The Mortal Instruments Series
Book Six – City of Heavenly Fire Review
City of Heavenly Fire: The Mortal Instruments, Book Six
Written by: Cassandra Clare
Published by: Margaret K. McElderry Books
Let’s say you find yourself at the helm of a commercial success – in this case, oh, Cassandra Clare’s The Mortal Instruments series. Besides suddenly discovering you are Cassandra Clare (unless you were already), you will realize that this commercial success has brought you a movie adaptation, writing vacations in the French countryside, and many more storytelling opportunities. You might also be interested in the following list of DOs and DONTs.
DO write your characters with integrity.
DON’T sacrifice story to shill to your fans.
DO spend more time finishing your current series than setting up the next.
DON’T write like your ticking items off a list.
If you’re interested to know whether Ms. Clare followed this list for the last installment in The Mortal Instruments series, I am here with a book hangover to tell you that she did not. There was a landing, and she did not stick it. She did, in fact, miss it by a country mile.
City of Heavenly Fire opens with a completely new set of characters in the L.A. Institute, which we have never seen before, but seems to be strutting the stage and waving to TV and movie producers that it is camera-ready. While the events that unfold there are as compulsively readable as any of Clare’s stories, they leave you closing the book to check that you did, in fact, pick up the last book in The Mortal Instruments series and not the first book in The Dark Artifices or Devious Artifacts or whatever series.
After horrors committed by big bad Sebastian unfold, we finally get back to our main team of Jace, Clary, and their Lightwoods + Simon posse to discover all Institutes have been evacuated and that essentially all Shadowhunters are behind the wards of Alicante. Predictably, this turns out to be a bad move because they’ve already seen battle in their supposedly impregnable capital city. From this poor decision onward, there is a blur of death and betrayal and shocking battles and wandering around demon realms just introduced in this book. And faeries being all coldly dubious, naturally. Also major character loss that is invalidated about twenty pages later. It’s a mess.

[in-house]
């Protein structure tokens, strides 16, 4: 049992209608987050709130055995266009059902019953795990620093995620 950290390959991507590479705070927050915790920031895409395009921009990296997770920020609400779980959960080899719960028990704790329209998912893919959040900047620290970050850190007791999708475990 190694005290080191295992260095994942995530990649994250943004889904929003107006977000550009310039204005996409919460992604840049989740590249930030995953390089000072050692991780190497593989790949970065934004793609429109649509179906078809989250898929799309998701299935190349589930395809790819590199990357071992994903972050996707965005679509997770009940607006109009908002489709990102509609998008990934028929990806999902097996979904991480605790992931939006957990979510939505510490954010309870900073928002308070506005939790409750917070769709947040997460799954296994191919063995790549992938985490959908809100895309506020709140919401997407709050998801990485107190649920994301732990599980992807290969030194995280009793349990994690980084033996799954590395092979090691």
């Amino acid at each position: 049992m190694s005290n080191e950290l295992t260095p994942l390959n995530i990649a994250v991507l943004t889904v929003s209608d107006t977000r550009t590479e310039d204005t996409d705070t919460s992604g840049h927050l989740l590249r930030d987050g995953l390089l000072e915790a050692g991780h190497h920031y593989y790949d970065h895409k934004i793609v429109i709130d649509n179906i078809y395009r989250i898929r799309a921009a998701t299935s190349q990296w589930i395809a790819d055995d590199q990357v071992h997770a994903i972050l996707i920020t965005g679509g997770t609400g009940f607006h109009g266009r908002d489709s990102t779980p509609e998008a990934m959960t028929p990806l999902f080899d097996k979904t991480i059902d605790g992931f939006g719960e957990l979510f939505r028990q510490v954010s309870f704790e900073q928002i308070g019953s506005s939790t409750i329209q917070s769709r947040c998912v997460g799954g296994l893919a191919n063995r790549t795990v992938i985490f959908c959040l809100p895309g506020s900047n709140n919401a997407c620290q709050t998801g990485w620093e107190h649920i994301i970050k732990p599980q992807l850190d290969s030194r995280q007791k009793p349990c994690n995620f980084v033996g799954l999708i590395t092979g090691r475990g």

The only redeeming features are the introduction of new protagonist Emma and that the Magnus/Alec relationship finally gets some on-page chemistry. Unfortunately, these are also aggravating – Magnus’ touching gesture toward Alec is a subtle commercial for The Bane Chronicles, and all of the many, many Emma & co. diversions are blatant neon signs saying READ MY NEXT SERIES. And there’s the Tess cameo, which is also awesome, and also aggravating, although less so because everyone should read The Infernal Devices trilogy– it’s just like The Mortal Instruments except Clare seems to have learned from all her mistakes and does everything right. Also, it’s a *complete* trilogy.
The Mortal Instruments does not bear out whatever promise it might have had in the first place, and goes on two books longer than it should have.
But it is a necessary keystone in the edifice of the great The Infernal Devices and the promising new series set in L.A. If you’ve read the The Mortal Instruments this far, you’re gonna read this one – but I would encourage you to hold out for the paperback.
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City of Heavenly Fire (The Mortal Instruments Book 6)